Introduction to Plant & Soil Science. Objectives:. A. Define Horticulture and its related fields; B. Identify the various roles of plants in everyday life; C. Identify agriculturally important plants, and explain their uses; D. Describe how horticulture is related to science and technology.
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Introduction to Plant & Soil Science
A. Define Horticulture and its related fields;
B. Identify the various roles of plants in everyday life;
C. Identify agriculturally important plants, and explain their uses;
D. Describe how horticulture is related to science and technology.
Olericulture = Vegetable Production
Production of Flowers
a. Cut Flowers
b. Bedding Plants
c. Potted Plants
Landscape Construction & Design
Cultivation & Care of trees, shrubs, & Vines
Science + Technology + Plant Production
= THE HORTICULTURE INDUSTRY
Development of Agriculture and Society
Plant & Soil Science
In the beginning, Nomads followed herds of animals and gathered food. When they discovered that they could seed grain and harvest it, they no longer needed to follow a food source. This allowed people to live in one place, thus the beginning of civilization.
Wheat = Egypt, Iran, Turkey
Corn = Mexico
Explorers would bring wheat to North America, and return with corn.
95% of the US Population Farmed
Each Farmer produced enough feed to feed and clothe 3 people
Most of the work was done by hand- some animal power was used
People used the barter system to exchange goods and services.
92% of the population still farming
Each farmer produced enough to feed and clothe four people
The barter system was used mostly for trading soap, candles, medicines, and shoes
Families were becoming less self-sufficient
1831- Cyrus McCormick developed the mechanical reaper. Mechanical reaper was the forerunner of the grain combine and was used for wheat.
1837- John Deere began manufacturing plows. With this invention the fertile ground could be plowed under and cultivated
90% of the population farmed
Each farmer produced enough for
1855- Michigan and Pennsylvania established the first state agriculture colleges. Justin Morrill a senator from Vermont introduced a bill to provide funds to establish schools to teach practical methods of producing food and fiber. These schools would also be conducting scientific research.
1869- Transcontinental railroad was completed.
1872- Congress passed the Hatch Act. This allowed states with land grant colleges to establish experiment stations.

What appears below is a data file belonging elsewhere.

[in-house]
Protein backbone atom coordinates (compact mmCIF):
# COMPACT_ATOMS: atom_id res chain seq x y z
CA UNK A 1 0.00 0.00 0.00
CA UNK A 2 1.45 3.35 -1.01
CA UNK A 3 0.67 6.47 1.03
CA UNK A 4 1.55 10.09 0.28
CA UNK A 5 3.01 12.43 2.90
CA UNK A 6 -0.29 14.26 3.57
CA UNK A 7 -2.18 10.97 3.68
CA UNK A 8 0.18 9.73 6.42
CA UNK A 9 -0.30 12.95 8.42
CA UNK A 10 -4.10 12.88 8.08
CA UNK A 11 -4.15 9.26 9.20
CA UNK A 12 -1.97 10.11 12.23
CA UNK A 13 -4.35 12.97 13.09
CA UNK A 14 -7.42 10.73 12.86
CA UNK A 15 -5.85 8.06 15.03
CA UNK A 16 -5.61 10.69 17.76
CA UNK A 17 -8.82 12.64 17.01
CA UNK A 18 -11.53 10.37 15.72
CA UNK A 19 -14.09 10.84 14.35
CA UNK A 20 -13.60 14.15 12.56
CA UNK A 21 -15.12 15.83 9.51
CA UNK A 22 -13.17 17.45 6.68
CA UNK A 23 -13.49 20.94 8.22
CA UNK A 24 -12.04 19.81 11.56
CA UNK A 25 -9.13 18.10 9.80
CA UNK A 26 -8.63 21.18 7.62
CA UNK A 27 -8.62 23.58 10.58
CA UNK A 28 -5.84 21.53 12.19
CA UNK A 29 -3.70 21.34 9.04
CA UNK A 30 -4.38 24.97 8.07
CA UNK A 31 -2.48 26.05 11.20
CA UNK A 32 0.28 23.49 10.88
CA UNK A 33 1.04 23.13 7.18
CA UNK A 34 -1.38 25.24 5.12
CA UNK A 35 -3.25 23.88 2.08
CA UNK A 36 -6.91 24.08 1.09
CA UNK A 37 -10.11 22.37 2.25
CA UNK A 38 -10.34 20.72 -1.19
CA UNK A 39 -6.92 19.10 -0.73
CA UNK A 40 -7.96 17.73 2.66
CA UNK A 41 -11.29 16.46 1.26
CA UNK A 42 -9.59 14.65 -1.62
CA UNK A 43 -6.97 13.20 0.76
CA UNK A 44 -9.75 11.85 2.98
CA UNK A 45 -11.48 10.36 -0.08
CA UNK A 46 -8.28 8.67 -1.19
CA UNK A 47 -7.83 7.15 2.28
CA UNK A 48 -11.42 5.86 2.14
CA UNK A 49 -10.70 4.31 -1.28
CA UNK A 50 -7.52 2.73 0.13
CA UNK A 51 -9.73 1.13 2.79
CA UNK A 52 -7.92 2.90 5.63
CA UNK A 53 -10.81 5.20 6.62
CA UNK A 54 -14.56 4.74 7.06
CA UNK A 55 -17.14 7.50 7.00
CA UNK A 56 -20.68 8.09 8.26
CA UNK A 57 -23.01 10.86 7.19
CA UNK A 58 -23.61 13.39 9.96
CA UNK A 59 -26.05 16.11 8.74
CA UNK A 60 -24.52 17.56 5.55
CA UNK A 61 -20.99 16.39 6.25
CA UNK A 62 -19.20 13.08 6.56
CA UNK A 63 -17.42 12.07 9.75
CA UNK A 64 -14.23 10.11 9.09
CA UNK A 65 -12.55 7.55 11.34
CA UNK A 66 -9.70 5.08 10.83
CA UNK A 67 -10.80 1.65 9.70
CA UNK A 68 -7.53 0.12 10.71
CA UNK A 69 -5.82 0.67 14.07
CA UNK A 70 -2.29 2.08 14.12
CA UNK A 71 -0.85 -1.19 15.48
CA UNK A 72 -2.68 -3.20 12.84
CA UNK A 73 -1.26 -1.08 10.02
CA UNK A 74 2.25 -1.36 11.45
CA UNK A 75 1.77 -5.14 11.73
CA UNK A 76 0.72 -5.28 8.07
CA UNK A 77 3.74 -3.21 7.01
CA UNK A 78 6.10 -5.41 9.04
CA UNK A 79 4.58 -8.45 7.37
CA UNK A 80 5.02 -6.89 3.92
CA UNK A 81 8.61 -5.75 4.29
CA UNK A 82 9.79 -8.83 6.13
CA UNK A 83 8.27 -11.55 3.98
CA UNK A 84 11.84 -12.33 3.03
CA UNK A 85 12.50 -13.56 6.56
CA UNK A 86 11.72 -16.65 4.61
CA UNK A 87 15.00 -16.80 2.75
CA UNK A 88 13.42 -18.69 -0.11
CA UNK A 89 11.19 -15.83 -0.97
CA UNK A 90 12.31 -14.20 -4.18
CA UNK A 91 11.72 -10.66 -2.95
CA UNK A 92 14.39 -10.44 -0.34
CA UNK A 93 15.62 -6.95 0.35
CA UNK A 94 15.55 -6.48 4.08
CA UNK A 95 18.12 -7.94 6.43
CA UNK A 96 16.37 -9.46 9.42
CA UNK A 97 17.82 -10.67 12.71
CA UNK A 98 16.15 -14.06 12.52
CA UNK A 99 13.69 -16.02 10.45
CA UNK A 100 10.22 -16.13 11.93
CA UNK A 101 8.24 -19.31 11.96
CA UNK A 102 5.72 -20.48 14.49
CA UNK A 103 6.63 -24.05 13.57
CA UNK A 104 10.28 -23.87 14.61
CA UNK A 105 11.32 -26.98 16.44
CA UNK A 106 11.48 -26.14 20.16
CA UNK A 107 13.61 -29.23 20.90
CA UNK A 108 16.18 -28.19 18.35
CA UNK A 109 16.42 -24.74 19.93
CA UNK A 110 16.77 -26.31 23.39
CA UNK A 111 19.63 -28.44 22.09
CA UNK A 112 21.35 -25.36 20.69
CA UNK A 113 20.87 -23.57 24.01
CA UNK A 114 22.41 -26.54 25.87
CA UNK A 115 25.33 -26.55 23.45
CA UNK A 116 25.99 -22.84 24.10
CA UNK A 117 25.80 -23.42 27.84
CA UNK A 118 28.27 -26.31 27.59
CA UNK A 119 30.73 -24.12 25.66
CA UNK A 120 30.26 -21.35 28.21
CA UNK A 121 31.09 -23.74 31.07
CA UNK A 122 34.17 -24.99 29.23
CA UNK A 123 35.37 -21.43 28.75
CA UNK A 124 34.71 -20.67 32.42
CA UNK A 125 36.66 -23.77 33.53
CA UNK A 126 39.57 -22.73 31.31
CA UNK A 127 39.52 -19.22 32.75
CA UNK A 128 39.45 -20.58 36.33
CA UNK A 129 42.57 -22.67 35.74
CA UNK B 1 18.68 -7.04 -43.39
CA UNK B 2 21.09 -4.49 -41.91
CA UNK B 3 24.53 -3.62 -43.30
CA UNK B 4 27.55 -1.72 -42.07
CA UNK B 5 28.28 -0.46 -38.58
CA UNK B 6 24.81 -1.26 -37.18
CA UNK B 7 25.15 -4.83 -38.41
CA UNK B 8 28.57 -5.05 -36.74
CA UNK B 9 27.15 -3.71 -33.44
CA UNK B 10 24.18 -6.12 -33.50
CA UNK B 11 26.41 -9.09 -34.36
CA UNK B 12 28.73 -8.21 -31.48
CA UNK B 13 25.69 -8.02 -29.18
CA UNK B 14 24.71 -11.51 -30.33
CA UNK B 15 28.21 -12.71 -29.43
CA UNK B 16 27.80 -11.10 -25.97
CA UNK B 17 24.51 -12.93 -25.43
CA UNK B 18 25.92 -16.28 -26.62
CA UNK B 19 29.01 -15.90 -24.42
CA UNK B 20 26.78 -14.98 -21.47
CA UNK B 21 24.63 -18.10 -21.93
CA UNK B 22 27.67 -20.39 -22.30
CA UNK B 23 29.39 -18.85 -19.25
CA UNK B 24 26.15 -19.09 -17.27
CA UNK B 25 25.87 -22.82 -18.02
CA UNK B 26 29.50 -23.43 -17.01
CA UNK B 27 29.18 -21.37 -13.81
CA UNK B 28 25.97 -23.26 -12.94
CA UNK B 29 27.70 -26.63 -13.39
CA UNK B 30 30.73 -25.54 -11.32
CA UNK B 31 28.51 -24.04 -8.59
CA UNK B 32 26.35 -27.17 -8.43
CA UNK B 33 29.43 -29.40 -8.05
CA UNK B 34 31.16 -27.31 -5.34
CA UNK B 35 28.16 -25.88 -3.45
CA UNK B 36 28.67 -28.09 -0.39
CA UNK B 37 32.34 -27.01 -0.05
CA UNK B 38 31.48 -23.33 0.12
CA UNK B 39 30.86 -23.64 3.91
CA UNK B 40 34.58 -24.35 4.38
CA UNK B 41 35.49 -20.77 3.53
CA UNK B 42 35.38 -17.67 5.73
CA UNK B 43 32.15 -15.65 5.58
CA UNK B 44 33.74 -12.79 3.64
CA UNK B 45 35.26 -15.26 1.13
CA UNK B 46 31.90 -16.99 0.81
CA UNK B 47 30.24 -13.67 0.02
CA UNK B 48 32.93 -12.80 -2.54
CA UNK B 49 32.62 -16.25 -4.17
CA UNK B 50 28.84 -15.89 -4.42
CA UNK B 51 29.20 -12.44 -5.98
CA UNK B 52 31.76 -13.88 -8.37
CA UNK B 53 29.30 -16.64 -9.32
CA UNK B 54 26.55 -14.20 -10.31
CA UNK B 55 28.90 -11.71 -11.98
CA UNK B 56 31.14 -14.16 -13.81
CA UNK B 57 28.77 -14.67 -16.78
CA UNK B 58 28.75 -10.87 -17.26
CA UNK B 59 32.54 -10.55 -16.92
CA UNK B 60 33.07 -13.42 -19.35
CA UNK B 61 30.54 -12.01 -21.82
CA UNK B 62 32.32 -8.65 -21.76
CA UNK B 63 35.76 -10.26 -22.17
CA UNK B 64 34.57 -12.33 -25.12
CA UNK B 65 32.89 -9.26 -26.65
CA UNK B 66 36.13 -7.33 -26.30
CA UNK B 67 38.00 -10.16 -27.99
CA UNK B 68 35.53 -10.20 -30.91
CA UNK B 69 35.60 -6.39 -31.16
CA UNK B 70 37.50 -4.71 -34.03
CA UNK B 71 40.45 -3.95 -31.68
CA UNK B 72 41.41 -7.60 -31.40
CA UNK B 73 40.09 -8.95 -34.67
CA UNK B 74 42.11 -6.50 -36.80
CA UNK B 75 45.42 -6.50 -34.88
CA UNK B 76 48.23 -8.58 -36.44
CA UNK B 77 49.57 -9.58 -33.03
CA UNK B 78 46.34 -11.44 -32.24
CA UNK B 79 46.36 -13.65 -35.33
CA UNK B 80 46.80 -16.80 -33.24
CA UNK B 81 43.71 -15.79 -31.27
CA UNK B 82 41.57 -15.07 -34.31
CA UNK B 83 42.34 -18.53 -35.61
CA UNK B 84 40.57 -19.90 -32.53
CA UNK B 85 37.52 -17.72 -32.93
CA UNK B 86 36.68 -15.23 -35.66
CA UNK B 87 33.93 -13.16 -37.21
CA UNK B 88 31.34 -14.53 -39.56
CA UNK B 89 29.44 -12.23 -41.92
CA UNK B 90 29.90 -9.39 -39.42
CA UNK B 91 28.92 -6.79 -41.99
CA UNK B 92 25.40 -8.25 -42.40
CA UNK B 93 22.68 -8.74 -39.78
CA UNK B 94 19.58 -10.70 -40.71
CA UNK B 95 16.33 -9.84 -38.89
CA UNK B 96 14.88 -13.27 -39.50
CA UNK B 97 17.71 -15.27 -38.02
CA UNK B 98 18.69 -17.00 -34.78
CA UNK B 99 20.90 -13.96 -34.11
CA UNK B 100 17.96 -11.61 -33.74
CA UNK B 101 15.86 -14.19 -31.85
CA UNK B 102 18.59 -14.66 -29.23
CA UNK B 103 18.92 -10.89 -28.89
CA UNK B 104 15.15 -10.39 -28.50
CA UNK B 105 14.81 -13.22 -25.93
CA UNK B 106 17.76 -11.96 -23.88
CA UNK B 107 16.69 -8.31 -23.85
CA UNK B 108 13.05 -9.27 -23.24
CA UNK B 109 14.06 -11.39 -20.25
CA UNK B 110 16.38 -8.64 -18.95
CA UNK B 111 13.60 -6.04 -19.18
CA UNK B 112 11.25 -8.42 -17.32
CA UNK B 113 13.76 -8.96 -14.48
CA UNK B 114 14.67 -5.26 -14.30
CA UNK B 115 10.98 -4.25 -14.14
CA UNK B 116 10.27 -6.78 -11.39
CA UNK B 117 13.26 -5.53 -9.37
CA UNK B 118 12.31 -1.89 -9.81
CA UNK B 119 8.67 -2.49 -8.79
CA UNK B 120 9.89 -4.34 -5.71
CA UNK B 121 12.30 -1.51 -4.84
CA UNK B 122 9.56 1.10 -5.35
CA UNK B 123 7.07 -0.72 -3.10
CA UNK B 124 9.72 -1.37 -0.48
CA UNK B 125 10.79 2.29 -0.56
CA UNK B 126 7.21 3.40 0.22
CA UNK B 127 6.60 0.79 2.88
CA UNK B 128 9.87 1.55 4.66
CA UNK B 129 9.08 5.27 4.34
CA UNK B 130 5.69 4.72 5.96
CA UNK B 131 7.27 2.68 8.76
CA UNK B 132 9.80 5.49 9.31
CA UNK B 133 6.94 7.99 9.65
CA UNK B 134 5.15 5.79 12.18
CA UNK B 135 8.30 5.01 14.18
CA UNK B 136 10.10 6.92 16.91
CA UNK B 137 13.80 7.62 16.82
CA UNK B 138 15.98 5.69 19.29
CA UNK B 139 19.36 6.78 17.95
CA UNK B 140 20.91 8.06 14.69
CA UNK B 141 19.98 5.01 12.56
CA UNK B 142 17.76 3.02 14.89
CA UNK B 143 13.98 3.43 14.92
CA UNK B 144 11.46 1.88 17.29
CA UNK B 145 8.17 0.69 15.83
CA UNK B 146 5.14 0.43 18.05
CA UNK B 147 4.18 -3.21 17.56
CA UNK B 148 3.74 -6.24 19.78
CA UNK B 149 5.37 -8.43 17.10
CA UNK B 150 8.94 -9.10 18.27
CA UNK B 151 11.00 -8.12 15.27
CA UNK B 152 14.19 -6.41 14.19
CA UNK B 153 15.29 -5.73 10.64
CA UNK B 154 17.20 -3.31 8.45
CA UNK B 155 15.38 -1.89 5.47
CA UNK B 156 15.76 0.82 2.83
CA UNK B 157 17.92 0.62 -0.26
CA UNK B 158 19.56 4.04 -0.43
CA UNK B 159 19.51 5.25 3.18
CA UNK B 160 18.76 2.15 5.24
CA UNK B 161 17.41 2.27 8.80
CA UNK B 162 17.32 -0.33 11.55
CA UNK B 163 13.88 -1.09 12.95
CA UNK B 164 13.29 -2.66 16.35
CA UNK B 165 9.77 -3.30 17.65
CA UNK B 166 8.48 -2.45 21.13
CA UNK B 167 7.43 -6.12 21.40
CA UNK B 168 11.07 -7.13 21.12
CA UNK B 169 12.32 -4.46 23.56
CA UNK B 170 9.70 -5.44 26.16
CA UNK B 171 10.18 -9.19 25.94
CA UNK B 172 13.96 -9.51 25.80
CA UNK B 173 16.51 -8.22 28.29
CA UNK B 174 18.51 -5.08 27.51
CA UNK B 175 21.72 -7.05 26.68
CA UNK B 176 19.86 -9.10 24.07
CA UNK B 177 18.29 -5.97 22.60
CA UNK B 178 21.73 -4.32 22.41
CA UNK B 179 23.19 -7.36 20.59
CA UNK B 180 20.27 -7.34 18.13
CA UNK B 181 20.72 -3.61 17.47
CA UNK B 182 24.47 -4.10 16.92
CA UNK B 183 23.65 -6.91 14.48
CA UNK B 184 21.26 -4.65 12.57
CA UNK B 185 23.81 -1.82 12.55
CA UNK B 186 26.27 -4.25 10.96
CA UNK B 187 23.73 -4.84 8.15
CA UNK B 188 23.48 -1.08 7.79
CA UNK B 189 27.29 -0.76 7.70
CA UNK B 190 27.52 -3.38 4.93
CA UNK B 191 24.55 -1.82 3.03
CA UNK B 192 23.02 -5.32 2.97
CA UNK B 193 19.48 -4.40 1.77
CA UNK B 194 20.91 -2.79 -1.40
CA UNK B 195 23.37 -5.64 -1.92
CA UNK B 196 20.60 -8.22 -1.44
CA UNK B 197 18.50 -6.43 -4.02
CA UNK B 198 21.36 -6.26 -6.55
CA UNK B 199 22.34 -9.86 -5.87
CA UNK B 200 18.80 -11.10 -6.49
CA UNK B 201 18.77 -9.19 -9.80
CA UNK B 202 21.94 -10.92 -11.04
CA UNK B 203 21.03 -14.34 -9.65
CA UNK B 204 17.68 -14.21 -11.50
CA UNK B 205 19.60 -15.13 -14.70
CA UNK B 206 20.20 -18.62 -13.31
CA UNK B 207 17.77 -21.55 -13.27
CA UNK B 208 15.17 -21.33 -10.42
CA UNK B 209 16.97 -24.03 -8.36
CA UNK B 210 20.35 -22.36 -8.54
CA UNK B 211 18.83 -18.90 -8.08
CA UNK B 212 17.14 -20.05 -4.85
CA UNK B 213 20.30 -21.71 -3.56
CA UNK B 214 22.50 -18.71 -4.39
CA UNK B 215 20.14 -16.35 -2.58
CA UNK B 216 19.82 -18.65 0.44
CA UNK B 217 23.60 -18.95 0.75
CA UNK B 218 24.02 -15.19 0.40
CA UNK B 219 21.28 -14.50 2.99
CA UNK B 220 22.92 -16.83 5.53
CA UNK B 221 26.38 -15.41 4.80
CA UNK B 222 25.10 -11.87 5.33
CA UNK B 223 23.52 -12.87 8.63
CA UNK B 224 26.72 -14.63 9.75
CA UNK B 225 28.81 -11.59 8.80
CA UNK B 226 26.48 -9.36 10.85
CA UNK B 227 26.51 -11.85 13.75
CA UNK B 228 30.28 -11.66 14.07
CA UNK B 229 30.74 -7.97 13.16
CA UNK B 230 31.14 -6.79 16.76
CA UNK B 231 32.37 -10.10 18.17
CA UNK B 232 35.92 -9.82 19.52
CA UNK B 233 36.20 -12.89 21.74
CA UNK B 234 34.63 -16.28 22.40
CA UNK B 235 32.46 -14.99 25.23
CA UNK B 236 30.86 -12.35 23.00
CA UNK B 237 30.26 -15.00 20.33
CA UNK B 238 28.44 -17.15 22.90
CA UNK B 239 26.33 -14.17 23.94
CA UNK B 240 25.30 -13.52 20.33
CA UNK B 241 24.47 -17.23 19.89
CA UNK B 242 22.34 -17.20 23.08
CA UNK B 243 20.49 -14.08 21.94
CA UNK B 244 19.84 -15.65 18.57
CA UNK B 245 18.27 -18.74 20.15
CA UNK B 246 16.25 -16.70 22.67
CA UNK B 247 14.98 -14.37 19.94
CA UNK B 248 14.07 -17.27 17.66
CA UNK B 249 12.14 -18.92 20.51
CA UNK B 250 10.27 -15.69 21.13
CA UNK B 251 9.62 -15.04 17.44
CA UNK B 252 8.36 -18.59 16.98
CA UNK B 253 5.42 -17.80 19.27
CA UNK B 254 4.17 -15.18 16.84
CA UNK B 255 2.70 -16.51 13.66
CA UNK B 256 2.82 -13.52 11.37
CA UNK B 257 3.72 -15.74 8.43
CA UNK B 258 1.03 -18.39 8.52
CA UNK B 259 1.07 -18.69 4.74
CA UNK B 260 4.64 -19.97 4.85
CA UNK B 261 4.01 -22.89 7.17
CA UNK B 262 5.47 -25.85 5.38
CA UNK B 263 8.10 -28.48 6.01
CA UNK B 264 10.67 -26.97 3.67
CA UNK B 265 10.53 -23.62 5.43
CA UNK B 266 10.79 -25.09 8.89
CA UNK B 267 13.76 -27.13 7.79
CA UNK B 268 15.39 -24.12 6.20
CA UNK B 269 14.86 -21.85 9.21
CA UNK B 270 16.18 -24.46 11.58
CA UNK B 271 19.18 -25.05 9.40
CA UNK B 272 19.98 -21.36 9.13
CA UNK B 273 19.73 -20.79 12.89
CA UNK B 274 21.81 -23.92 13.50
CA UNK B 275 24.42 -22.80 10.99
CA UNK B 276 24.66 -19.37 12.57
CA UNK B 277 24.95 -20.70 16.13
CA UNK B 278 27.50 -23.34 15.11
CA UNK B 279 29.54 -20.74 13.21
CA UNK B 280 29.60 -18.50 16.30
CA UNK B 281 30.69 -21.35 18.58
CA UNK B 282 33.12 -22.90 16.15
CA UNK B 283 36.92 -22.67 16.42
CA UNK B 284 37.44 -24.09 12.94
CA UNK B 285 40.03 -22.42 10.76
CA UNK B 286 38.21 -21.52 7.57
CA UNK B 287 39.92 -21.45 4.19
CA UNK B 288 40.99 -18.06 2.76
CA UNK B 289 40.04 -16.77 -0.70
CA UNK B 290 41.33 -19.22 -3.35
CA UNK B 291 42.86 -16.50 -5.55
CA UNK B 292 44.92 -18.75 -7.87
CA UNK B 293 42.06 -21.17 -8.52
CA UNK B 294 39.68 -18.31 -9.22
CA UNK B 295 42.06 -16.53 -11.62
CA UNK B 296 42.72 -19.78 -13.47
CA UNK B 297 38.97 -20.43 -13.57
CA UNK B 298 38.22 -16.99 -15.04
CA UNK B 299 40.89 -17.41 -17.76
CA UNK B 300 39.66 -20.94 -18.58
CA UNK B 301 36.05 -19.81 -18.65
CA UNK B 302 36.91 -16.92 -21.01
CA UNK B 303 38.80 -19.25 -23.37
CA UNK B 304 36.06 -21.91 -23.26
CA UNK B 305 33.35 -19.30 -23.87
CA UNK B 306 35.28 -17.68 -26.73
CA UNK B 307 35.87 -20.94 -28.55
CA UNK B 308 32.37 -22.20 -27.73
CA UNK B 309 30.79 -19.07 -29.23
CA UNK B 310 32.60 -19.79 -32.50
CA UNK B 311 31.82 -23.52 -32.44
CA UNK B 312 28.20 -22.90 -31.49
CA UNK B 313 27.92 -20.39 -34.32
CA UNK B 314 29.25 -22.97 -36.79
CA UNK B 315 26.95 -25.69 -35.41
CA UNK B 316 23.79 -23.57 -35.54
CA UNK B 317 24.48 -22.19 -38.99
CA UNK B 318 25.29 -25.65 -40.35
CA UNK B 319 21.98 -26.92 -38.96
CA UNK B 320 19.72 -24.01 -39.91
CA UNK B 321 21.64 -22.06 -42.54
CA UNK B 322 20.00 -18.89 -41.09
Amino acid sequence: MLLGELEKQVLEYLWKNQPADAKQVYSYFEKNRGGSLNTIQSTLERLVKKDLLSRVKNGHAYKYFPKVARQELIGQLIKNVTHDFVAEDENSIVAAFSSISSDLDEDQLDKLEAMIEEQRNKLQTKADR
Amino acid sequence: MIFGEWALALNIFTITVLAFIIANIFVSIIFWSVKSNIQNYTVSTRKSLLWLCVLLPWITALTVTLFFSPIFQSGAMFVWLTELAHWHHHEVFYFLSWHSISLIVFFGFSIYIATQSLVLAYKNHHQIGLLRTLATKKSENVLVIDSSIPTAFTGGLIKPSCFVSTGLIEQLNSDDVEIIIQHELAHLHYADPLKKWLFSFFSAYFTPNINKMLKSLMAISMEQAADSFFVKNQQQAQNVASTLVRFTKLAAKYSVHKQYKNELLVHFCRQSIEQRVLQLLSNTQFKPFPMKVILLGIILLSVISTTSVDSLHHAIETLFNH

1875- The first grain silos were built
1881- Hybrid Corn, which is produced by crossing different varieties was introduced
Only 50% of people farmed
Each farmer produced enough for seven others
Gasoline tractors were introduced
Banks began loaning money to farmers to purchase land and equipment
Farm families produced most of their own food and wood, and consumers had more needs.
1914- The Smith-Lever Act was passed by congress.
1917- The Smith-Hughes Act was established. This allowed agriculture to be taught in high schools.
1933- The Farm Credit Administration was established
1940- The school milk program was initiated
1947- A general agreement on tariffs and trade was negotiated
1959- The mechanical tomato harvester was developed.
1964- The national food stamp program was passed.
1991- More farmers used Integrated Pest Management (IPM)
1993- Passage of the North American Free Trade Agreement (NAFTA)
Less than 2% of US population is involved with production agriculture
Each farmer produces enough for 148 others
Many gov’t programs are available to help stabilize production and processing, insure supplies, limit soil erosion and regulation.
For every dollar produced by agriculture, 6-8 other dollars are generated in a community
The US supplies ½ of the grain sold on the world market
The number of farmers have declined, but related agriculture jobs has increased
Introduction to Utah’s Agricultural Crops
Uintah High School
As a result of this lesson, the student will …
Objective #1 Appreciate the Diversity of Agriculture Production in Utah.
Objective #2 Understand the Scope and Value of Agriculture Production in Utah.
How much money does Utah agriculture generate each year?
Utah, in 2010, agriculture generated
To Utah’s economy.
The top four crop commodities
for Utah are hay, barley, wheat,.
The top four livestock
commodities are cattle, sheep/lambs, hogs and dairy.
Utah’s Rank 36th
5. New Mexico
Utah’s Rank 28th
Mink Production 2nd
Trout Production 6th
Honey Production 24th
Let’s explore this:
Complete the Utah Plant Statistics assignment.